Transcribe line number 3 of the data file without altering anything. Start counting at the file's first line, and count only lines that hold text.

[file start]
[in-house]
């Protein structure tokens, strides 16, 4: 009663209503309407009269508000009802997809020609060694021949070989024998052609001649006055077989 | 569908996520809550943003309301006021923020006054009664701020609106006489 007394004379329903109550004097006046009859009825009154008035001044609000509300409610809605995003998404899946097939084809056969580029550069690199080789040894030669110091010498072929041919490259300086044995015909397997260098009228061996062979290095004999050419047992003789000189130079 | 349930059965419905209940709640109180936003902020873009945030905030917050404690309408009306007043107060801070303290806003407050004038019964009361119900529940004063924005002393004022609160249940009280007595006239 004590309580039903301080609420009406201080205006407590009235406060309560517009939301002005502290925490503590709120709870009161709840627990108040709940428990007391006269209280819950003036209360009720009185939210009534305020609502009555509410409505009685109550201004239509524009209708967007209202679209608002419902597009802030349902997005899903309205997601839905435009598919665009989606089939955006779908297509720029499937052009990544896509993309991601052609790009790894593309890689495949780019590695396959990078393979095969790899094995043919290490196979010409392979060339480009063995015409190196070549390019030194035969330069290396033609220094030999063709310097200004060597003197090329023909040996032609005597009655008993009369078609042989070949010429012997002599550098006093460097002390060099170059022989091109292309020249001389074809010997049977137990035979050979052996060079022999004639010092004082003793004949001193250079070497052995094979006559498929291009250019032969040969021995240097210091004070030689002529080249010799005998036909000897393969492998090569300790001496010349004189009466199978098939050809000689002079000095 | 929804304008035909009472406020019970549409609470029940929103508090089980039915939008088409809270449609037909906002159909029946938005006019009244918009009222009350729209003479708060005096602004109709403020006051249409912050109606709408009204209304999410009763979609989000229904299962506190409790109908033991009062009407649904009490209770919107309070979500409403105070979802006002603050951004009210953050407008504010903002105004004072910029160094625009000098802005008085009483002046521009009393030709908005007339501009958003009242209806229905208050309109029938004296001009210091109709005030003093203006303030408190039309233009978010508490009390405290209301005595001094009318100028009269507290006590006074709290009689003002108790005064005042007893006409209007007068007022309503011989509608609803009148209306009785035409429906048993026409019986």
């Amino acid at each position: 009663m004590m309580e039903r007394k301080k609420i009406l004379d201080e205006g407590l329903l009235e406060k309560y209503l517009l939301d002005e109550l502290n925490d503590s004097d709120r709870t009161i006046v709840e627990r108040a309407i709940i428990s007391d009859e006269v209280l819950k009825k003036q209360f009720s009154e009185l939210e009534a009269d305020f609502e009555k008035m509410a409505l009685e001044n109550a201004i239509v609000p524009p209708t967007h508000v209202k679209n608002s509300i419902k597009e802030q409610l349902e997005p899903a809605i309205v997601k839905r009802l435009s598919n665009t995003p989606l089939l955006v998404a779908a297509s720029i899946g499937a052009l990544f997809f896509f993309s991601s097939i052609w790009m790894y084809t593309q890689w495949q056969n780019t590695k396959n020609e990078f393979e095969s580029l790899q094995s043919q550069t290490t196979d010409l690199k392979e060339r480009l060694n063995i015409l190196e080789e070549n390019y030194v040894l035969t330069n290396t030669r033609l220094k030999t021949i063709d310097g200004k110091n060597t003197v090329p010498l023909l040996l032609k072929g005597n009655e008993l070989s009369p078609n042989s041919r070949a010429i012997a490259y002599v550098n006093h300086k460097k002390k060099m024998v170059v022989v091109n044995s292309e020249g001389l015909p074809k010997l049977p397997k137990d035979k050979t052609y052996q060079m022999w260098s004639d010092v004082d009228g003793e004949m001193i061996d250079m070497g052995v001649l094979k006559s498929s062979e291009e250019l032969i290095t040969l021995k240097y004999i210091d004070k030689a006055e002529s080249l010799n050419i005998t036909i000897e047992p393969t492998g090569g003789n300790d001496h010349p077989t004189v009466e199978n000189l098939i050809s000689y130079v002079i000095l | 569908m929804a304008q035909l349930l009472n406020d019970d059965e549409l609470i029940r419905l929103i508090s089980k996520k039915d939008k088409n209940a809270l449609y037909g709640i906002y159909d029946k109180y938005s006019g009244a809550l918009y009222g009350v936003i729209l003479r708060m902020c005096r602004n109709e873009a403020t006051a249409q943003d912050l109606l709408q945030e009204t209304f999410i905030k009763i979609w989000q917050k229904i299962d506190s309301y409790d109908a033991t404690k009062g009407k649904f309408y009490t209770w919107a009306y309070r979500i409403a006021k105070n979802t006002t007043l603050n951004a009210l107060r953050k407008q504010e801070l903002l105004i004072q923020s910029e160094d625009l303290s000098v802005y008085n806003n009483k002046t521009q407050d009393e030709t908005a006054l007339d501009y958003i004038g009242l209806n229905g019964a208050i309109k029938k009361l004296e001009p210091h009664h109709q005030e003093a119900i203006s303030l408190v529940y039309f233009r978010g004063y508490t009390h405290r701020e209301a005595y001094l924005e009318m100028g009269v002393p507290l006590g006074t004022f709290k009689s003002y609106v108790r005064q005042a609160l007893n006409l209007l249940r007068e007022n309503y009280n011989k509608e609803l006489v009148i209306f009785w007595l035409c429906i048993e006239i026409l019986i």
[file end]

């Amino acid at each position: 009663m004590m309580e039903r007394k301080k609420i009406l004379d201080e205006g407590l329903l009235e406060k309560y209503l517009l939301d002005e109550l502290n925490d503590s004097d709120r709870t009161i006046v709840e627990r108040a309407i709940i428990s007391d009859e006269v209280l819950k009825k003036q209360f009720s009154e009185l939210e009534a009269d305020f609502e009555k008035m509410a409505l009685e001044n109550a201004i239509v609000p524009p209708t967007h508000v209202k679209n608002s509300i419902k597009e802030q409610l349902e997005p899903a809605i309205v997601k839905r009802l435009s598919n665009t995003p989606l089939l955006v998404a779908a297509s720029i899946g499937a052009l990544f997809f896509f993309s991601s097939i052609w790009m790894y084809t593309q890689w495949q056969n780019t590695k396959n020609e990078f393979e095969s580029l790899q094995s043919q550069t290490t196979d010409l690199k392979e060339r480009l060694n063995i015409l190196e080789e070549n390019y030194v040894l035969t330069n290396t030669r033609l220094k030999t021949i063709d310097g200004k110091n060597t003197v090329p010498l023909l040996l032609k072929g005597n009655e008993l070989s009369p078609n042989s041919r070949a010429i012997a490259y002599v550098n006093h300086k460097k002390k060099m024998v170059v022989v091109n044995s292309e020249g001389l015909p074809k010997l049977p397997k137990d035979k050979t052609y052996q060079m022999w260098s004639d010092v004082d009228g003793e004949m001193i061996d250079m070497g052995v001649l094979k006559s498929s062979e291009e250019l032969i290095t040969l021995k240097y004999i210091d004070k030689a006055e002529s080249l010799n050419i005998t036909i000897e047992p393969t492998g090569g003789n300790d001496h010349p077989t004189v009466e199978n000189l098939i050809s000689y130079v002079i000095l | 569908m929804a304008q035909l349930l009472n406020d019970d059965e549409l609470i029940r419905l929103i508090s089980k996520k039915d939008k088409n209940a809270l449609y037909g709640i906002y159909d029946k109180y938005s006019g009244a809550l918009y009222g009350v936003i729209l003479r708060m902020c005096r602004n109709e873009a403020t006051a249409q943003d912050l109606l709408q945030e009204t209304f999410i905030k009763i979609w989000q917050k229904i299962d506190s309301y409790d109908a033991t404690k009062g009407k649904f309408y009490t209770w919107a009306y309070r979500i409403a006021k105070n979802t006002t007043l603050n951004a009210l107060r953050k407008q504010e801070l903002l105004i004072q923020s910029e160094d625009l303290s000098v802005y008085n806003n009483k002046t521009q407050d009393e030709t908005a006054l007339d501009y958003i004038g009242l209806n229905g019964a208050i309109k029938k009361l004296e001009p210091h009664h109709q005030e003093a119900i203006s303030l408190v529940y039309f233009r978010g004063y508490t009390h405290r701020e209301a005595y001094l924005e009318m100028g009269v002393p507290l006590g006074t004022f709290k009689s003002y609106v108790r005064q005042a609160l007893n006409l209007l249940r007068e007022n309503y009280n011989k509608e609803l006489v009148i209306f009785w007595l035409c429906i048993e006239i026409l019986i």